Bronfman’s artistry at its peak in New World Center recital
In the first piano event of the New World Center’s recital series, Yefim Bronfman presented a performance Sunday afternoon that demonstrated mature artistry, welding formidable technique with interpretive depth. Bronfman’s program was refreshingly off the beaten path, eschewing the flashy Rachmaninoff showpieces that have often been his calling card for less frequently heard Brahms, Bartok and Prokofiev.
Bronfman certainly did not need to warm up with a short classical era piece in the traditional recital mode, instead opting to open with Brahms’ massive Piano Sonata No. 3 in F minor. The work of a twenty-year-old composer, this impassioned score would be Brahms’ last large-scale solo keyboard work. Bronfman’s command of the wide-ranging octaves in the initial Allegro maestoso impressively conveyed nearly flawless digital dexterity, the fierce power of his playing tempered by a noble and caressing lyricism. Turning rhapsodic and eloquent in the Andante espressivo, Bronfman’s lightness of touch enhanced Brahms’ melodic inspiration.
The pianist’s sweeping, relentless sense of pulse was almost demonic in the Scherzo; yet the pearly threads of tonal color in the central episode were exquisite. In the Intermezzo, Bronfman blended the left hand’s sounding of the four-note motif from Beethoven’s 5th Symphony with the vibrant melodic line in the right hand, a textbook demonstration of pianistic command. The dance-like rhythmic impetus of the finale was dispatched with vigor. This rarely heard score proved a splendid vehicle for a virtuosso at the height of his powers.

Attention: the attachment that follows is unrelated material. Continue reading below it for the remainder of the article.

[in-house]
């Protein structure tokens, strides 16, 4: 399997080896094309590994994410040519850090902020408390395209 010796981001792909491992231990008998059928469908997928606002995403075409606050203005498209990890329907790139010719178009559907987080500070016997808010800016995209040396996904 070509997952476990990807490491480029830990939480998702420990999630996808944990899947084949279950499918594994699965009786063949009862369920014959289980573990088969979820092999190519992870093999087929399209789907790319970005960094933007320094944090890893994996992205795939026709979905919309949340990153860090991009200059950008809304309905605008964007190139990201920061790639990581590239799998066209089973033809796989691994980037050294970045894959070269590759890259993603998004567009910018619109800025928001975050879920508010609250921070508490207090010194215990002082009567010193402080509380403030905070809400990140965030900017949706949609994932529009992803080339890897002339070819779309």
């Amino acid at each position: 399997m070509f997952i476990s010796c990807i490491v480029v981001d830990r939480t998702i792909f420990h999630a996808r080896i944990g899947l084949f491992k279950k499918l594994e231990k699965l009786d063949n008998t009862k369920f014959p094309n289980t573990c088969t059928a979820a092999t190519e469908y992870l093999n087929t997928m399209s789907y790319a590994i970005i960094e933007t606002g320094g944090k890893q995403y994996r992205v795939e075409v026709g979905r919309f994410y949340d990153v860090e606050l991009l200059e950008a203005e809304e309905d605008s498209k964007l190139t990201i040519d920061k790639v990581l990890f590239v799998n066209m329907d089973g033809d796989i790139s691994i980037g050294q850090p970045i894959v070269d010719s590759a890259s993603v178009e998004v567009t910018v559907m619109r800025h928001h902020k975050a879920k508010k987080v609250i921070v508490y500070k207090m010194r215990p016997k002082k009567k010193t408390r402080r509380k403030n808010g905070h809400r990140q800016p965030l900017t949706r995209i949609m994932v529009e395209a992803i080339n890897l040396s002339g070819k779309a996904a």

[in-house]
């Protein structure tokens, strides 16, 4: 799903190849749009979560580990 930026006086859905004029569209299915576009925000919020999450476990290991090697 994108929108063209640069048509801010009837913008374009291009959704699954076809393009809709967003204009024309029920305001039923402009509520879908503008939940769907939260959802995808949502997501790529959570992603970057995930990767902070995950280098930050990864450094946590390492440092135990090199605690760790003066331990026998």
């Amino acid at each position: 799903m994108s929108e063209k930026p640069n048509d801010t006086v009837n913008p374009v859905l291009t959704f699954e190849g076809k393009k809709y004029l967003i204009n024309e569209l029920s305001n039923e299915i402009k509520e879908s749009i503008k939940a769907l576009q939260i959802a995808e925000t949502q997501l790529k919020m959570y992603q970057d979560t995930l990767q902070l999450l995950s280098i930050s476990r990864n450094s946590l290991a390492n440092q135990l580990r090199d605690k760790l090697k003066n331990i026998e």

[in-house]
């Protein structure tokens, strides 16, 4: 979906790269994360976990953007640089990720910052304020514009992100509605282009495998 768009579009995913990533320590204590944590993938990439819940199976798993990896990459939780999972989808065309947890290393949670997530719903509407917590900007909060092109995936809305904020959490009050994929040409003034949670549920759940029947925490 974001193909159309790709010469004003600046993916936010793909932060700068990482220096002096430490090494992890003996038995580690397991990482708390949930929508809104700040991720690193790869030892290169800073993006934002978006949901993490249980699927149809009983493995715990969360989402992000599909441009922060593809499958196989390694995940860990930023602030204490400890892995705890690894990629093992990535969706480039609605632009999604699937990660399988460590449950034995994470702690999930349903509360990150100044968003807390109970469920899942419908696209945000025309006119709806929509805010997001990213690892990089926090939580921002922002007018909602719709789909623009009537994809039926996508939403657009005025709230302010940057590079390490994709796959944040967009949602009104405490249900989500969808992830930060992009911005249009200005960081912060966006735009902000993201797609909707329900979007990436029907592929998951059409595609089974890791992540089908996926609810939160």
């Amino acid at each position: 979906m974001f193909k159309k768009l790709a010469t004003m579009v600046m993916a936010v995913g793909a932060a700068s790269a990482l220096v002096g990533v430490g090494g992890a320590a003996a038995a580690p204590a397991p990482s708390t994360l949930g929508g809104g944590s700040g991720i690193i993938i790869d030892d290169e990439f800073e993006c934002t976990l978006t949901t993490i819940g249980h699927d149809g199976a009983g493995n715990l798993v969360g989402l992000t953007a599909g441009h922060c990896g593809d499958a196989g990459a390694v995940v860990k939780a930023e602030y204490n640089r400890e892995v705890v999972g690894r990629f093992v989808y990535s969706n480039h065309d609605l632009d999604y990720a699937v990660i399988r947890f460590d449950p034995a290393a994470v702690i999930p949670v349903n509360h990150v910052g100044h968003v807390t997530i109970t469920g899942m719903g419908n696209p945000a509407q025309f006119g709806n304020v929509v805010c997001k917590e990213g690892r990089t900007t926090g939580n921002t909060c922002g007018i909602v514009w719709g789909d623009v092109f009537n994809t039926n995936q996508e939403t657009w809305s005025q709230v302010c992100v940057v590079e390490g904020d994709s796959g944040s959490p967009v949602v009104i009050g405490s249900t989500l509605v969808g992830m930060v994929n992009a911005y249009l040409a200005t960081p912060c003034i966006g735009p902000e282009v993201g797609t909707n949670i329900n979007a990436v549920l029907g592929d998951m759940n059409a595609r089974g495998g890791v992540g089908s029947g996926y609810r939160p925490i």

Bronfman was joined by New World Symphony clarinetist Jason Shafer and violinist Vivek Jayaraman for Bartok’s Contrasts. This bracing 1938 score was conceived for Josef Szigeti and Benny Goodman who performed and recorded the work with the composer at the piano. A potent mix of Hungarian folk melodies and dances and Bartok’s tart, dissonant harmonies, Contrasts is a tour de force for the three players.
Shafer’s mellow, agile clarinet launched the opening “Recruiting Dance,” his klezmer leaps in the instrument’s top register imbuing the music with raw, wild intensity. The central “Relaxation” movement is one of Bartok’s eerie night music creations, ominous and agitated. Playing with admirable restraint for two movements, Jayaraman unleashed blazing virtuosity in the concluding “Fast Dance,” switching to a violin retuned to diminished fifths with pungent verve. Bronfman assayed Bartok’s typically hyper keyboard line with incendiary panache.
Prokofiev’s Piano Sonata No. 8 is the last of his three wartime sonatas. Premiered in 1944 by Emil Gilels, the piece is somewhat lighter in tone than its two predecessors but remains a knuckle-busting trial that only the best pianists need attempt.
Bronfman conquered its considerable technical hurdles, bringing winning elegance and subtly calibrated dynamics to the score’s contrasting moments of melodic beauty. Capturing the pensive mood of the introduction, Bronfman gave full percussive weight to the Allegro. The balletic grace of the Andante presaged a high-speed whirl through the closing Vivace without loss of musical accuracy or clarity. Bronfman pinpointed the volatile mood swings that swirl through Prokofiev’s portrait of a dangerous chaotic era.
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Sun Jan 6, 2013
at 10:18 pm